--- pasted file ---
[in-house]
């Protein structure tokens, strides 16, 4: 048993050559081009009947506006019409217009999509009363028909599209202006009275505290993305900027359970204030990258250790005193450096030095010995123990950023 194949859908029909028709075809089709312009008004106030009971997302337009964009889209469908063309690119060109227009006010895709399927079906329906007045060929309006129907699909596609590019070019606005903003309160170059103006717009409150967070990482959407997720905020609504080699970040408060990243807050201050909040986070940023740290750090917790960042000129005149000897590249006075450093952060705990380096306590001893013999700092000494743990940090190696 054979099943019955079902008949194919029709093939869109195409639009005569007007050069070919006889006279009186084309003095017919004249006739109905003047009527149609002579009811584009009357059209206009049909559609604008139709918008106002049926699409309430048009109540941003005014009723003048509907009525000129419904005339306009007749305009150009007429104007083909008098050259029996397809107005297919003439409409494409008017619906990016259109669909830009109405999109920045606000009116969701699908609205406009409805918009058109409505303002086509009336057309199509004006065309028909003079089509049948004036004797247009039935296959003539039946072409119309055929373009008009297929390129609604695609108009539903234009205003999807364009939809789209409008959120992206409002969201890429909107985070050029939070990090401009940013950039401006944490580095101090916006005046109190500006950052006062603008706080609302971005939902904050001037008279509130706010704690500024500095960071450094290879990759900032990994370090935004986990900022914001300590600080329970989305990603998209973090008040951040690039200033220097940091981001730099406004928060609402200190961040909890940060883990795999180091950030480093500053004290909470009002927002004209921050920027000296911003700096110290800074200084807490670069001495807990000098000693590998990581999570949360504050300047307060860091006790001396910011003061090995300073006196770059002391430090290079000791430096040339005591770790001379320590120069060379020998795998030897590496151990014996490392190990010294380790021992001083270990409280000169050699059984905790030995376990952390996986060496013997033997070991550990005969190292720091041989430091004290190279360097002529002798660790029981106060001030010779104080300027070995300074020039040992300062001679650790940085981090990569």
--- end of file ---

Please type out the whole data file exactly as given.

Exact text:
[in-house]
């Protein structure tokens, strides 16, 4: 048993050559081009009947506006019409217009999509009363028909599209202006009275505290993305900027359970204030990258250790005193450096030095010995123990950023 194949859908029909028709075809089709312009008004106030009971997302337009964009889209469908063309690119060109227009006010895709399927079906329906007045060929309006129907699909596609590019070019606005903003309160170059103006717009409150967070990482959407997720905020609504080699970040408060990243807050201050909040986070940023740290750090917790960042000129005149000897590249006075450093952060705990380096306590001893013999700092000494743990940090190696 054979099943019955079902008949194919029709093939869109195409639009005569007007050069070919006889006279009186084309003095017919004249006739109905003047009527149609002579009811584009009357059209206009049909559609604008139709918008106002049926699409309430048009109540941003005014009723003048509907009525000129419904005339306009007749305009150009007429104007083909008098050259029996397809107005297919003439409409494409008017619906990016259109669909830009109405999109920045606000009116969701699908609205406009409805918009058109409505303002086509009336057309199509004006065309028909003079089509049948004036004797247009039935296959003539039946072409119309055929373009008009297929390129609604695609108009539903234009205003999807364009939809789209409008959120992206409002969201890429909107985070050029939070990090401009940013950039401006944490580095101090916006005046109190500006950052006062603008706080609302971005939902904050001037008279509130706010704690500024500095960071450094290879990759900032990994370090935004986990900022914001300590600080329970989305990603998209973090008040951040690039200033220097940091981001730099406004928060609402200190961040909890940060883990795999180091950030480093500053004290909470009002927002004209921050920027000296911003700096110290800074200084807490670069001495807990000098000693590998990581999570949360504050300047307060860091006790001396910011003061090995300073006196770059002391430090290079000791430096040339005591770790001379320590120069060379020998795998030897590496151990014996490392190990010294380790021992001083270990409280000169050699059984905790030995376990952390996986060496013997033997070991550990005969190292720091041989430091004290190279360097002529002798660790029981106060001030010779104080300027070995300074020039040992300062001679650790940085981090990569």